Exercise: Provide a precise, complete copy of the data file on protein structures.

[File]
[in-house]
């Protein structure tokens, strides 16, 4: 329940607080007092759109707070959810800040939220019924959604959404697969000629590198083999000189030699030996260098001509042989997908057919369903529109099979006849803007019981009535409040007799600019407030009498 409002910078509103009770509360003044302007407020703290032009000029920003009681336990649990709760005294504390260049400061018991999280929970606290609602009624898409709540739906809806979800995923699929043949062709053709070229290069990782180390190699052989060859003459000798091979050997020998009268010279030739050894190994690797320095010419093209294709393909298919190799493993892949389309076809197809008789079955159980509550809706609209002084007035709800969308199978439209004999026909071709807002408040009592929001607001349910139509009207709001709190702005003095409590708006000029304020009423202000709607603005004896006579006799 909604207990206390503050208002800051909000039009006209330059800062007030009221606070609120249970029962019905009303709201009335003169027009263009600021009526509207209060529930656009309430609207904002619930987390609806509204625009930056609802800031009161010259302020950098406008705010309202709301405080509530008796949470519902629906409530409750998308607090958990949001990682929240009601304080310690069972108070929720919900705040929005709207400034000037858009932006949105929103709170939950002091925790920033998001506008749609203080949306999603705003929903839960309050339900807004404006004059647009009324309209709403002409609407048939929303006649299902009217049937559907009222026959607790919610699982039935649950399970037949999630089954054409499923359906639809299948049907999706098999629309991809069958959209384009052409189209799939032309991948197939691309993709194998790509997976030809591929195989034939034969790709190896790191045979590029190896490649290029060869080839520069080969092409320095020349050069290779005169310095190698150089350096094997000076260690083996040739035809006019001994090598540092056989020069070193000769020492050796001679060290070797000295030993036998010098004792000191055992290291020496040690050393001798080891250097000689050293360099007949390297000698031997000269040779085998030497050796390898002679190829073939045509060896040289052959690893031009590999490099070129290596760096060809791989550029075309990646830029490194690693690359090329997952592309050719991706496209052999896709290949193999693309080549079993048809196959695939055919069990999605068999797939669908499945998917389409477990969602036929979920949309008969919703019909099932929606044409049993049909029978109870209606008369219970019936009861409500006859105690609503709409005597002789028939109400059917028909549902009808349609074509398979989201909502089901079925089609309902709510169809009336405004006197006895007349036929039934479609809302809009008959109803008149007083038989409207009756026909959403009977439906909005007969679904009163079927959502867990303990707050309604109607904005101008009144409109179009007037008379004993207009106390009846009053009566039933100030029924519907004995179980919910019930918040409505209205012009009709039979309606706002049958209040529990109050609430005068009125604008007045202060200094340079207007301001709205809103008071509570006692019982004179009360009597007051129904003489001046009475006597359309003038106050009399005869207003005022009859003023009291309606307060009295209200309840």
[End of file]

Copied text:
[in-house]
């Protein structure tokens, strides 16, 4: 329940607080007092759109707070959810800040939220019924959604959404697969000629590198083999000189030699030996260098001509042989997908057919369903529109099979006849803007019981009535409040007799600019407030009498 409002910078509103009770509360003044302007407020703290032009000029920003009681336990649990709760005294504390260049400061018991999280929970606290609602009624898409709540739906809806979800995923699929043949062709053709070229290069990782180390190699052989060859003459000798091979050997020998009268010279030739050894190994690797320095010419093209294709393909298919190799493993892949389309076809197809008789079955159980509550809706609209002084007035709800969308199978439209004999026909071709807002408040009592929001607001349910139509009207709001709190702005003095409590708006000029304020009423202000709607603005004896006579006799 909604207990206390503050208002800051909000039009006209330059800062007030009221606070609120249970029962019905009303709201009335003169027009263009600021009526509207209060529930656009309430609207904002619930987390609806509204625009930056609802800031009161010259302020950098406008705010309202709301405080509530008796949470519902629906409530409750998308607090958990949001990682929240009601304080310690069972108070929720919900705040929005709207400034000037858009932006949105929103709170939950002091925790920033998001506008749609203080949306999603705003929903839960309050339900807004404006004059647009009324309209709403002409609407048939929303006649299902009217049937559907009222026959607790919610699982039935649950399970037949999630089954054409499923359906639809299948049907999706098999629309991809069958959209384009052409189209799939032309991948197939691309993709194998790509997976030809591929195989034939034969790709190896790191045979590029190896490649290029060869080839520069080969092409320095020349050069290779005169310095190698150089350096094997000076260690083996040739035809006019001994090598540092056989020069070193000769020492050796001679060290070797000295030993036998010098004792000191055992290291020496040690050393001798080891250097000689050293360099007949390297000698031997000269040779085998030497050796390898002679190829073939045509060896040289052959690893031009590999490099070129290596760096060809791989550029075309990646830029490194690693690359090329997952592309050719991706496209052999896709290949193999693309080549079993048809196959695939055919069990999605068999797939669908499945998917389409477990969602036929979920949309008969919703019909099932929606044409049993049909029978109870209606008369219970019936009861409500006859105690609503709409005597002789028939109400059917028909549902009808349609074509398979989201909502089901079925089609309902709510169809009336405004006197006895007349036929039934479609809302809009008959109803008149007083038989409207009756026909959403009977439906909005007969679904009163079927959502867990303990707050309604109607904005101008009144409109179009007037008379004993207009106390009846009053009566039933100030029924519907004995179980919910019930918040409505209205012009009709039979309606706002049958209040529990109050609430005068009125604008007045202060200094340079207007301001709205809103008071509570006692019982004179009360009597007051129904003489001046009475006597359309003038106050009399005869207003005022009859003023009291309606307060009295209200309840």